31 KING HENRY: God knows, my son, By what bypaths and indirect crook'd ways I met this crown; and I myself know well How troublesome it sat upon my head. To thee it shall descend with better quiet, Better opinion, better confirmation; For all the soil of the achievement goes With me into the earth. It seemed in me But as an honour snatched with bois'trous hand;... For all my reign hath been but as a scene Acting that argument. Henry IV Part II 4.3. 312-326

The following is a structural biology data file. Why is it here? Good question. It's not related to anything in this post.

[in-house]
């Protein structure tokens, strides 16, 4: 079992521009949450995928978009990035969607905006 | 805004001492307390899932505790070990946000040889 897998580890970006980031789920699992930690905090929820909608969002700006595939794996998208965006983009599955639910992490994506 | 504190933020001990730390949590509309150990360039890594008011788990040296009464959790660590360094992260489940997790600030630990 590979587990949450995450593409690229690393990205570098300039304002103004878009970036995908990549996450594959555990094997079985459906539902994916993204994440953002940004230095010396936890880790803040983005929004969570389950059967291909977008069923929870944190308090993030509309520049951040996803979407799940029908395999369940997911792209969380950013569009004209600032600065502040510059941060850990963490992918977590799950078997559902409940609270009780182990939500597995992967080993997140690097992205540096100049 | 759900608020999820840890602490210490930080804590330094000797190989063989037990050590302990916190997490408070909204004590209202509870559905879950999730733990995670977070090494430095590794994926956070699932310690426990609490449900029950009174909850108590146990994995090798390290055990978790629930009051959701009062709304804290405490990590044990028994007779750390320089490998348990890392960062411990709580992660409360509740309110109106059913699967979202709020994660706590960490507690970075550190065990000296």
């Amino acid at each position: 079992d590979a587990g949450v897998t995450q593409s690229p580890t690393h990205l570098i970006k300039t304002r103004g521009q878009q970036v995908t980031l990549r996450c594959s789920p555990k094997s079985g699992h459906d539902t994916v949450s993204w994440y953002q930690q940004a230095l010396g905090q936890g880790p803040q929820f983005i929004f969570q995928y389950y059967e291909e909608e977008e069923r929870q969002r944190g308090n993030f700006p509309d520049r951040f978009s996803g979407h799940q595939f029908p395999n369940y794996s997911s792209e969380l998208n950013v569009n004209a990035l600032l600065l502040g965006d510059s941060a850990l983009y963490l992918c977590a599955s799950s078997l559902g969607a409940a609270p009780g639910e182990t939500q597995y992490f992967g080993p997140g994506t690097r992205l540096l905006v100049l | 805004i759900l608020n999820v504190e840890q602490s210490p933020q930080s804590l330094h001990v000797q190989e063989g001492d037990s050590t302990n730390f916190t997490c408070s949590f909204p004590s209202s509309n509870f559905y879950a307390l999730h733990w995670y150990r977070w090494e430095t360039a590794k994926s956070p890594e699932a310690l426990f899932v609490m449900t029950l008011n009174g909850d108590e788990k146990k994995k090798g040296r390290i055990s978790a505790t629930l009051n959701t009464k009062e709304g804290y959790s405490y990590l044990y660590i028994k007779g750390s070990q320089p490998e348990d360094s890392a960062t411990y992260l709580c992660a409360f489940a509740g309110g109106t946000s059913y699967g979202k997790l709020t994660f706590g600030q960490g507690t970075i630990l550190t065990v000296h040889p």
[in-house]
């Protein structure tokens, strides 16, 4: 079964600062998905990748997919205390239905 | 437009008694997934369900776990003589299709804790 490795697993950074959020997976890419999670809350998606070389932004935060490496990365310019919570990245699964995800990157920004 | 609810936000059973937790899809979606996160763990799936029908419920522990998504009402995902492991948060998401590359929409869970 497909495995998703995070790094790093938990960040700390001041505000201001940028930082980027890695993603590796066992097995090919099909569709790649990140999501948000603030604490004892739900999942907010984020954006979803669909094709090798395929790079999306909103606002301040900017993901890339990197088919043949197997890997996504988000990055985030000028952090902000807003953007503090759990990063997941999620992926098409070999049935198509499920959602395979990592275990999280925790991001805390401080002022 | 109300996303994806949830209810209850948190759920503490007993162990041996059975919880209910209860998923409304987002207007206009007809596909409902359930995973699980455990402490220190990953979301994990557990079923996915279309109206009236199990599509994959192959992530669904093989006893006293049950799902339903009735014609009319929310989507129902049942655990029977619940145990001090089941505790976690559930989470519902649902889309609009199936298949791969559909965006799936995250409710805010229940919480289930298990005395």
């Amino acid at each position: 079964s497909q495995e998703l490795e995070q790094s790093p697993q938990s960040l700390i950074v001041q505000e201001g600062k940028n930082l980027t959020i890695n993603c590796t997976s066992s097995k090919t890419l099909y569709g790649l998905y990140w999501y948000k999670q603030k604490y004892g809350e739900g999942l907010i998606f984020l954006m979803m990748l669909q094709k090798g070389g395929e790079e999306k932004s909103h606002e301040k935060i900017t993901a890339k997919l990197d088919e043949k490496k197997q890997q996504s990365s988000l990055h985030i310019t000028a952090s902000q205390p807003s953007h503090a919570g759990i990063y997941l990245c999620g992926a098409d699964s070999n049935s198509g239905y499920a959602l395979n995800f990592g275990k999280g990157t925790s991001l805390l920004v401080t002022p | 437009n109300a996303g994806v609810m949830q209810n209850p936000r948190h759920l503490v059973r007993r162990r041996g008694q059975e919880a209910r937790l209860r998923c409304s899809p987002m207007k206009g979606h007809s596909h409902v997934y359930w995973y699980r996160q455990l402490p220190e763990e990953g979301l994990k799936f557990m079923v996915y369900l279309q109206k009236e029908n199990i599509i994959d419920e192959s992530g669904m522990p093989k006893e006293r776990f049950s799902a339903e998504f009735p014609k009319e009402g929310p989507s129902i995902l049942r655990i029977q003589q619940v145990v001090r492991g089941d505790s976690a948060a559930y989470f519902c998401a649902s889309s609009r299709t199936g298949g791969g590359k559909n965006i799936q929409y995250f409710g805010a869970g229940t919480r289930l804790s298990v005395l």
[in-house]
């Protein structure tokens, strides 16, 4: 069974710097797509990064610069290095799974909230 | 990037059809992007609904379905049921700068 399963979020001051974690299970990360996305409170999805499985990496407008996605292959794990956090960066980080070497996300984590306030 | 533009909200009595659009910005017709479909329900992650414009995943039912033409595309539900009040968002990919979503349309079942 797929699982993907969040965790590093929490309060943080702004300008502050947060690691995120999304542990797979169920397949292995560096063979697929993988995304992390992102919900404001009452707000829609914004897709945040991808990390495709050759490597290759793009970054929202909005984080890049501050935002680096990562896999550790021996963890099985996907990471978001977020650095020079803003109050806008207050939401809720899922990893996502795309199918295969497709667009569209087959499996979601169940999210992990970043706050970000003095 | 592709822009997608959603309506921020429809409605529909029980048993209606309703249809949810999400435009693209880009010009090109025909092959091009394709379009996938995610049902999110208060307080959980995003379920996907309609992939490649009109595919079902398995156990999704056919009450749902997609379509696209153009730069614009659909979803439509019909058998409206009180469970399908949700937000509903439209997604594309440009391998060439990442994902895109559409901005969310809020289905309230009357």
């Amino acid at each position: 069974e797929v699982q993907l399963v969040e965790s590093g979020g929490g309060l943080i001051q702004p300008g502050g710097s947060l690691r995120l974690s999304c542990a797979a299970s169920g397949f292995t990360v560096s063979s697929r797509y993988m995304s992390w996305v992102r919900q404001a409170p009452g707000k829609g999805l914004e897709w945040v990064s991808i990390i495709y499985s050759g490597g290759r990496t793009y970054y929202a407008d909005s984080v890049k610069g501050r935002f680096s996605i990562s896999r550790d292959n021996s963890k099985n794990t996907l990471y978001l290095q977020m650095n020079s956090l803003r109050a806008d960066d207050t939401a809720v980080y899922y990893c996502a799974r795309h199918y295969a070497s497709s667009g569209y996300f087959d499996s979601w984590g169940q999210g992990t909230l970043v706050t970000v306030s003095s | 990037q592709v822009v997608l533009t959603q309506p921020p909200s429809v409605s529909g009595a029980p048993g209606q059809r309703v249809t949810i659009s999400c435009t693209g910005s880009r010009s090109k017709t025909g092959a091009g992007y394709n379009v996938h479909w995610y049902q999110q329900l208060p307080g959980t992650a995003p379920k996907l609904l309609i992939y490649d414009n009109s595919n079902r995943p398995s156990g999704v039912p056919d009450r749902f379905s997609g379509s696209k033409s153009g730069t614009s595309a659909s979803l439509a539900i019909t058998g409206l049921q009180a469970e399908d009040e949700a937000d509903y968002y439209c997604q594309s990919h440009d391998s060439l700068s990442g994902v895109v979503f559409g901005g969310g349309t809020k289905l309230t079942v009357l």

32 PRINCE HARRY: This new and gorgeous garment, majesty, Sits not so easy on me as you think. Brothers, you mix your sadness with some fear. This is the English, not the Turkish court; Not Amurath an Amurath succeeds, But Harry Harry... You all look strangely on me and [to LORD CHIEF JUSTICE] you most.... How might a prince of my great hopes forget So great indignities you laid upon me? What – rate, rebuke, and roughly send to prison Th’immediate heir of England?... LORD CHIEF JUSTICE: I then did use the person of your father. The image of his power lay then in me… The image of the King … I presented… Question your royal thoughts, make the case yours, Be now the father, and propose a son; Hear your own dignity so much profaned… Behold yourself so by a son disdained; And then imagine me taking your part… PRINCE HARRY: You are right Justice, and you weigh this well. Therefore still bear the balance and the sword. And I do wish your honours may increase Till you do live to see a son of mine Offend you and obey you as I did…There is my hand. You shall be as a father to my youth… Henry IV Part II 5.2.44-49; 63;67-70;72-78;90-95; 101-105; 116-117